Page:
I looked forward to my first tech at BU with a mixture of fear and anticipation. I was nervous about how I would react to a new system after so much time in the same place, but excited to find out the potential of my new home. Theaters never come with instruction manuals, so there is no way to predict their quirks, and , more importantly, no way to predict the quirks of the people working in them. I knew my learning curve on this would be very broad and so allowed myself to spend more time observing and asking questions than I normally would when operating under the title “manager.”
Thus the biggest lesson I’ve walked away with (as of today, the day of the final dress) is a lesson in when to “push” and when not to “push.”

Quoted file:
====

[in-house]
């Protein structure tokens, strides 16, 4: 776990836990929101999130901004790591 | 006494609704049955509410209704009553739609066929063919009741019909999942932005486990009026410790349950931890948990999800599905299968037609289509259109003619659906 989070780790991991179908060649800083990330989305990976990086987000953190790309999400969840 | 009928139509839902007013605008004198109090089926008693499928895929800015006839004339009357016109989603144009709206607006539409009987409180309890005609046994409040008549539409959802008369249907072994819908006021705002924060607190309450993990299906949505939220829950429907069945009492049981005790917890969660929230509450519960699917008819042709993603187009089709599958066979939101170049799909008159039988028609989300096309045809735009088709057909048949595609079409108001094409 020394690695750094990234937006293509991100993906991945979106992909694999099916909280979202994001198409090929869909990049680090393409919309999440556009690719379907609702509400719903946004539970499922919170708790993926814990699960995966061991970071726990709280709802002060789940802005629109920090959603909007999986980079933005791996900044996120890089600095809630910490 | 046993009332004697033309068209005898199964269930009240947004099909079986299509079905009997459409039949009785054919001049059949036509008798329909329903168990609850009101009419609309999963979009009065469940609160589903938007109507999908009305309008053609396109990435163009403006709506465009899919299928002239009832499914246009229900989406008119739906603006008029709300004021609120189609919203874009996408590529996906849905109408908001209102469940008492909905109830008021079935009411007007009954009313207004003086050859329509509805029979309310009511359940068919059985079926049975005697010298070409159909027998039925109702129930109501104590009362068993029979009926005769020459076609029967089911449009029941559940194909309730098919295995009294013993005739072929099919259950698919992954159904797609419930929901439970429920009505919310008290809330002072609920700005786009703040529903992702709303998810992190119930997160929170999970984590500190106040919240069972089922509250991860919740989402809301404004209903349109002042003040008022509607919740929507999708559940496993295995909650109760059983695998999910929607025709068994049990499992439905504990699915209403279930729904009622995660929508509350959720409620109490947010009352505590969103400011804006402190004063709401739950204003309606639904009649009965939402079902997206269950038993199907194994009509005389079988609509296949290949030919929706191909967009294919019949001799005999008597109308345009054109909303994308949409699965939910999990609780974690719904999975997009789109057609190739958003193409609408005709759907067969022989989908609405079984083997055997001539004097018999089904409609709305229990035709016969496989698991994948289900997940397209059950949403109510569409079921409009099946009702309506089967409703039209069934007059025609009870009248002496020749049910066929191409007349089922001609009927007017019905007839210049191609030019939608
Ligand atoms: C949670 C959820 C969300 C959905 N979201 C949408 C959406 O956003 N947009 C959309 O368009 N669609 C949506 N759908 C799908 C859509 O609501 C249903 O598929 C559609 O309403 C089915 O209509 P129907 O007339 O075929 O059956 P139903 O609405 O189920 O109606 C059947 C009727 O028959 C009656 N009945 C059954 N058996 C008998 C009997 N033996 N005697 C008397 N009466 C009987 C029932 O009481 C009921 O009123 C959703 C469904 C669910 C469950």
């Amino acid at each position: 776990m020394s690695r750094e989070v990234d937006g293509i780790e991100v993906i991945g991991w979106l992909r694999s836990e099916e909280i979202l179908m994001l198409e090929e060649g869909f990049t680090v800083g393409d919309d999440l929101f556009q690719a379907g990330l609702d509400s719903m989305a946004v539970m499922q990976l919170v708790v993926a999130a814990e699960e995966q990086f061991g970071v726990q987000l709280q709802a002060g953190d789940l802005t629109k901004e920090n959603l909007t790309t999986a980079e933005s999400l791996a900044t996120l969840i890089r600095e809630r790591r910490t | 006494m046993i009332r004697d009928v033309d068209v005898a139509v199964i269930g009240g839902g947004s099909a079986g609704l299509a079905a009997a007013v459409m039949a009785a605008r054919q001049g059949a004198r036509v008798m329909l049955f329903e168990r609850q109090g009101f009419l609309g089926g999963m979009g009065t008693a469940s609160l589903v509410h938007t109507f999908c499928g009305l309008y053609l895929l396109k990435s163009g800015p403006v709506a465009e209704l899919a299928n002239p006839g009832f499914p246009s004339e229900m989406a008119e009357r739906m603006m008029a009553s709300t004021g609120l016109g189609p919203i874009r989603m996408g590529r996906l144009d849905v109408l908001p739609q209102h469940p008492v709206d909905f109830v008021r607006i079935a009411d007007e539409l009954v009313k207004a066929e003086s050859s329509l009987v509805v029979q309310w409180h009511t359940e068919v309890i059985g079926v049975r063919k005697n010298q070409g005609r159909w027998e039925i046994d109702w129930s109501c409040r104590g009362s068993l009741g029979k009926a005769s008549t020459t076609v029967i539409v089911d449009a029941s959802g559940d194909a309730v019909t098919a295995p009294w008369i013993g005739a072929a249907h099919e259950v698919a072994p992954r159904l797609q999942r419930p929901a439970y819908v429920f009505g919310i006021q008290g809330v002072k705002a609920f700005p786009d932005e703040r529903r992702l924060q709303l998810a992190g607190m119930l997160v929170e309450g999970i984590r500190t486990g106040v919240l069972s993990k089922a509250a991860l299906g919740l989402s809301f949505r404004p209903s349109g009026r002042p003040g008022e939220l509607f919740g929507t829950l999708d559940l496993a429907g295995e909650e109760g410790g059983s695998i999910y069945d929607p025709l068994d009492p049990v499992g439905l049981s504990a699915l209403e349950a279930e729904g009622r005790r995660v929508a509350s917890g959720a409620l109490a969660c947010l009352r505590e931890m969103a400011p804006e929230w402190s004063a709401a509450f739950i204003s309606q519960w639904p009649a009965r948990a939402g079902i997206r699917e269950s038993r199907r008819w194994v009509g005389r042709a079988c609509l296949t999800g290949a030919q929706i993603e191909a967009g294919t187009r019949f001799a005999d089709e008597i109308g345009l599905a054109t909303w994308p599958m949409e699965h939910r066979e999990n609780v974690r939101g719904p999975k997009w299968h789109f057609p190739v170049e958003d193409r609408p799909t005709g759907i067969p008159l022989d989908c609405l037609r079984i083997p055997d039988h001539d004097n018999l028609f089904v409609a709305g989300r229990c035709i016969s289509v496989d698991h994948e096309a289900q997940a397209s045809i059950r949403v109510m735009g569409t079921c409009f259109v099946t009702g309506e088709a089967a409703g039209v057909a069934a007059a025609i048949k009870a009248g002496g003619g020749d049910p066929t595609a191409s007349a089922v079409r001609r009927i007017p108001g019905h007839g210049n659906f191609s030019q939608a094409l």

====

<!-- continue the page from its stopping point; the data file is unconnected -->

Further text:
“To push,” in this case, meant something like applying pressure to someone (or a group of someones) to cause something to get done. You would think that a production manager would push all the time. After all, so much of our job is scheduling and keeping things on track. But I learned that it is immensely important to observe the delicate balance between gentle pressure and suffocation. Too much pressure applied to an already stressful soul can cause breaking – or worse, kickback in the form of resistance to further work. There is something about picking the exact moment with which to stop pushing and let everything breath that seems to be the key for getting things done organically and peacefully.
Which is not to say that I found that moment on this show.
And also not to say that I won’t find it next time.